The films showed troops from two unidentified mechanized divisions near the scene of both tests. After each test, aircraft approached the target area and dropped bombs to "simulate hampering or preventing recovery measures." From the mechanized ground units, artillery opened fire, then tanks maneuvered in the test area while bulldozers scraped the top surface of the ground. Following the paths created by the bulldozers, troops wearing gas masks, protective boots, gloves, and capes moved toward ground zero. The films concluded with radioactivity monitoring teams at work and the decontamination of troops and equipment.
According to the source, questions followed each film with answers provided by the Soviet officer. One question concerned the period of time needed for recovery of radioactive burns. The answer: "The medical people are working on this." Another question: "When will the USSR equip the Hungarian Army with atomic weapons?" The answer: "In due time." In fact, with the agreement of Communist Party General Secretary Janos Kadar, at some unknown date the Soviets deployed nuclear weapons in Hungary, for use by Hungarian and Soviet troops in the event that war with NATO broke out.
This CIA report provides a vivid personal account of a Soviet thermonuclear test near the Semipalatinsk test site. According to the source, the test occurred on 8 December 1955, but as a State Department official noted on the document's margins, "we know of no such shot" on that day. However, the effects of the detonation - the temporary loss of hearing, the "air was crackling with pressure;" it sounded as if the "air was tearing up," the shaking of the ground, burst windows, the huge fireball, and the reported loss of life - strongly suggest that the source was in the vicinity of the first Soviet thermonuclear test, which occurred on 22 November 1955. The air-dropped two-stage "superbomb" had an explosive yield of 1.6 megatons.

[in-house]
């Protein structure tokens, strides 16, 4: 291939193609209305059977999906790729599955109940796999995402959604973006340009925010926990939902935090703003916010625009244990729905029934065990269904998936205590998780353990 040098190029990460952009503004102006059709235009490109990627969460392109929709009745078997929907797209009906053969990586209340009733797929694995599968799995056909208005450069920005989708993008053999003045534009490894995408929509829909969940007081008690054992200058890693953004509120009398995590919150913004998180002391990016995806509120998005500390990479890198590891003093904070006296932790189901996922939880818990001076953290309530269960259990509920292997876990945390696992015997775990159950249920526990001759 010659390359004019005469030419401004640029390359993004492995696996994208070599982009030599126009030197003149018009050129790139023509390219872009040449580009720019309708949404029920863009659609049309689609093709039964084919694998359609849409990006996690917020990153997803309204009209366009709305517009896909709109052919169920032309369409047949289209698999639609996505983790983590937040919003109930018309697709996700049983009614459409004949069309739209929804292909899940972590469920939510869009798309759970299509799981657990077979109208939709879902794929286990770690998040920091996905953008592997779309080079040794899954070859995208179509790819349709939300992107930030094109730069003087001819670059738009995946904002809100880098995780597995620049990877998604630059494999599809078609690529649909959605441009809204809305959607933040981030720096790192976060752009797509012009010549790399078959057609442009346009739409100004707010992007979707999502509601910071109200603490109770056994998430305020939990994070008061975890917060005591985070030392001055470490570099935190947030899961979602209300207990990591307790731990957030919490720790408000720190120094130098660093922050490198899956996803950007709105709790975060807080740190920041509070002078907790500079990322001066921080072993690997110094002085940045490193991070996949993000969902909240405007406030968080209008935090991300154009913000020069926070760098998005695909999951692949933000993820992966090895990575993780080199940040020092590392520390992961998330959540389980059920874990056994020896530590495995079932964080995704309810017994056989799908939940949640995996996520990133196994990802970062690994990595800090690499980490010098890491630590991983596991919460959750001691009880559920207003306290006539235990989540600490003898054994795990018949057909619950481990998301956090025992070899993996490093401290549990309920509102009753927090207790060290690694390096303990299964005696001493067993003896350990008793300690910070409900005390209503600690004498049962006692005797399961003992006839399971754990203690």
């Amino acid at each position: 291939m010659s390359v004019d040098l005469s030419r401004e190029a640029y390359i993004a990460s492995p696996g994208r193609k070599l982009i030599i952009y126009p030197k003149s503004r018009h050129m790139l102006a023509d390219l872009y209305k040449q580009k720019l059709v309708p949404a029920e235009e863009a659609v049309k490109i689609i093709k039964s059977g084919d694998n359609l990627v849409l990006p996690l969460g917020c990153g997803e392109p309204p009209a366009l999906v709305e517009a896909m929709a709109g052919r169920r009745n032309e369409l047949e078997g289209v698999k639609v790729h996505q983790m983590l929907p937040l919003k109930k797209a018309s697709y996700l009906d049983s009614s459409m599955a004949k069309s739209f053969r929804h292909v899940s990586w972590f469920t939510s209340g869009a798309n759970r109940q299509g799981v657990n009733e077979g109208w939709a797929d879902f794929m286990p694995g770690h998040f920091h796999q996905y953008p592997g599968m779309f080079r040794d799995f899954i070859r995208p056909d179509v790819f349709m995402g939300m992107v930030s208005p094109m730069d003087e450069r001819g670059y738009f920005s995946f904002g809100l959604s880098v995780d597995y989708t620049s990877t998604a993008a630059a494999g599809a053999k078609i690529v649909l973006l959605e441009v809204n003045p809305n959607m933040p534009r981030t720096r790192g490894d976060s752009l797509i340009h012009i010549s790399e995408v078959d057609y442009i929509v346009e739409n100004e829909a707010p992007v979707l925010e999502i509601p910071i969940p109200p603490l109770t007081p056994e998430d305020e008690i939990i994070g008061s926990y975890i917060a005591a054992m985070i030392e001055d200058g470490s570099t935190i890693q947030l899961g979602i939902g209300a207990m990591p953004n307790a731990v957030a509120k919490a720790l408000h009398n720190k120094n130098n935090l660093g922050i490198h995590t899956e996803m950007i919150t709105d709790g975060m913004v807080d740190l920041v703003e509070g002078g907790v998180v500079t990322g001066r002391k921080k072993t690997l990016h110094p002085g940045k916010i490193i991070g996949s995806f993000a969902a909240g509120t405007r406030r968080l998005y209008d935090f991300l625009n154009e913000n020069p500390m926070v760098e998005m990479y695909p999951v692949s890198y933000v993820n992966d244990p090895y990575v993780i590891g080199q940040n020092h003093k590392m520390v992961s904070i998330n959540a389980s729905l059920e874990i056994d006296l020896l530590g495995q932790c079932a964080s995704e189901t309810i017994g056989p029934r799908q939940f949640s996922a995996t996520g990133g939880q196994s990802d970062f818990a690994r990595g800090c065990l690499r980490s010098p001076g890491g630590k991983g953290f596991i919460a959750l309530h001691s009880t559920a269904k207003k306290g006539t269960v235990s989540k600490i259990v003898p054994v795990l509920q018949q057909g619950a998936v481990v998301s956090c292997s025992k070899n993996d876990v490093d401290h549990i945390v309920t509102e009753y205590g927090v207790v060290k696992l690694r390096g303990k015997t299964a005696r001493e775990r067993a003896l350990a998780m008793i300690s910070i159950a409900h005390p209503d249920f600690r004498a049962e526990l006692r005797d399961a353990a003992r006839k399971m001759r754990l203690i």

The source had been living in Kazakhstan for some years and had already experienced the effects (pressure waves) of several nuclear tests but did not know what they were. After the "8 December test," however, "which he considered to be unmistakably an atomic test, he thought back to the previous experiences of a similar nature and concluded that the above effects were also the results of nuclear tests."
A group of German scientists worked at the Sungul Institute (after the name of a nearby village), 20 miles northeast of the major nuclear complex whose secret name was Cheliabinsk-40 (more recently known as Ozersk), a closed city near Kyshtym. A key figure in the group was Hans Born, a radiochemist who had been associated with the Kaiser Wilhelm Institute in Berlin. According to the report, the group "was probably instrumental in the initiation, development and ultimate establishment of a comprehensive biological and medical program within the Soviet atomic energy complex." As part of this work, the group developed techniques for separating fission products from highly radioactive liquid waste - "pile soup" or "pile waste" - shipped from the Cheliabinsk-40 reprocessing plant. MVD guarded delivery vehicles delivered the "soup" in shipments of sometimes leaky one-liter stainless steel cannisters; the Germans recounted that they saw "no evidence" of "protective measures having been taken either from the standpoint of radiation protection or from the standpoint of physical security." This was also true of the storage of the "pile soup" in underground tanks; when the cooling system for one tank failed in September 1957, its explosion caused one of the major disasters of the nuclear age.